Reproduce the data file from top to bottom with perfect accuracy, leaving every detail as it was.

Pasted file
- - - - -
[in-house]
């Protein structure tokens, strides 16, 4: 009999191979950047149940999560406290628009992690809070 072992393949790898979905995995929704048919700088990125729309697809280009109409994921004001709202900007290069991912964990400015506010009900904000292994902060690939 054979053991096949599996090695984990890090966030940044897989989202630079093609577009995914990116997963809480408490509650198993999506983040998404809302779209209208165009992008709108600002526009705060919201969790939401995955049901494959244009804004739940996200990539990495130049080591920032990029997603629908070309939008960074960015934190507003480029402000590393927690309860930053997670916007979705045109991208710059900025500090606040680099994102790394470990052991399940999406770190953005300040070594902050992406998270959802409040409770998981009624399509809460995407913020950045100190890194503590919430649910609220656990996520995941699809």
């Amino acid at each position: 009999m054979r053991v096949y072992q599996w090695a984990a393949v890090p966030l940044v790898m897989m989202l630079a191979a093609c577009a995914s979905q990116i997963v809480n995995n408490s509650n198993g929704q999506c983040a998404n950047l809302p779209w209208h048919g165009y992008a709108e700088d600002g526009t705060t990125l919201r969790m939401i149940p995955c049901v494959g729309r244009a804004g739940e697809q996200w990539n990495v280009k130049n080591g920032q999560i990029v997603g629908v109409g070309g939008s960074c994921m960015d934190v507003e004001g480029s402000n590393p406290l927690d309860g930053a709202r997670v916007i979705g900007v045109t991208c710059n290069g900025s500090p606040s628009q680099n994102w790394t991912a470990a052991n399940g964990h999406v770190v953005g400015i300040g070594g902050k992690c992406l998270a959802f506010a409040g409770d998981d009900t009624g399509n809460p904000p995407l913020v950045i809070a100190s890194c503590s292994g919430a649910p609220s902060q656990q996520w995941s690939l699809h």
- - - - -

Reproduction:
[in-house]
């Protein structure tokens, strides 16, 4: 009999191979950047149940999560406290628009992690809070 072992393949790898979905995995929704048919700088990125729309697809280009109409994921004001709202900007290069991912964990400015506010009900904000292994902060690939 054979053991096949599996090695984990890090966030940044897989989202630079093609577009995914990116997963809480408490509650198993999506983040998404809302779209209208165009992008709108600002526009705060919201969790939401995955049901494959244009804004739940996200990539990495130049080591920032990029997603629908070309939008960074960015934190507003480029402000590393927690309860930053997670916007979705045109991208710059900025500090606040680099994102790394470990052991399940999406770190953005300040070594902050992406998270959802409040409770998981009624399509809460995407913020950045100190890194503590919430649910609220656990996520995941699809």
């Amino acid at each position: 009999m054979r053991v096949y072992q599996w090695a984990a393949v890090p966030l940044v790898m897989m989202l630079a191979a093609c577009a995914s979905q990116i997963v809480n995995n408490s509650n198993g929704q999506c983040a998404n950047l809302p779209w209208h048919g165009y992008a709108e700088d600002g526009t705060t990125l919201r969790m939401i149940p995955c049901v494959g729309r244009a804004g739940e697809q996200w990539n990495v280009k130049n080591g920032q999560i990029v997603g629908v109409g070309g939008s960074c994921m960015d934190v507003e004001g480029s402000n590393p406290l927690d309860g930053a709202r997670v916007i979705g900007v045109t991208c710059n290069g900025s500090p606040s628009q680099n994102w790394t991912a470990a052991n399940g964990h999406v770190v953005g400015i300040g070594g902050k992690c992406l998270a959802f506010a409040g409770d998981d009900t009624g399509n809460p904000p995407l913020v950045i809070a100190s890194c503590s292994g919430a649910p609220s902060q656990q996520w995941s690939l699809h």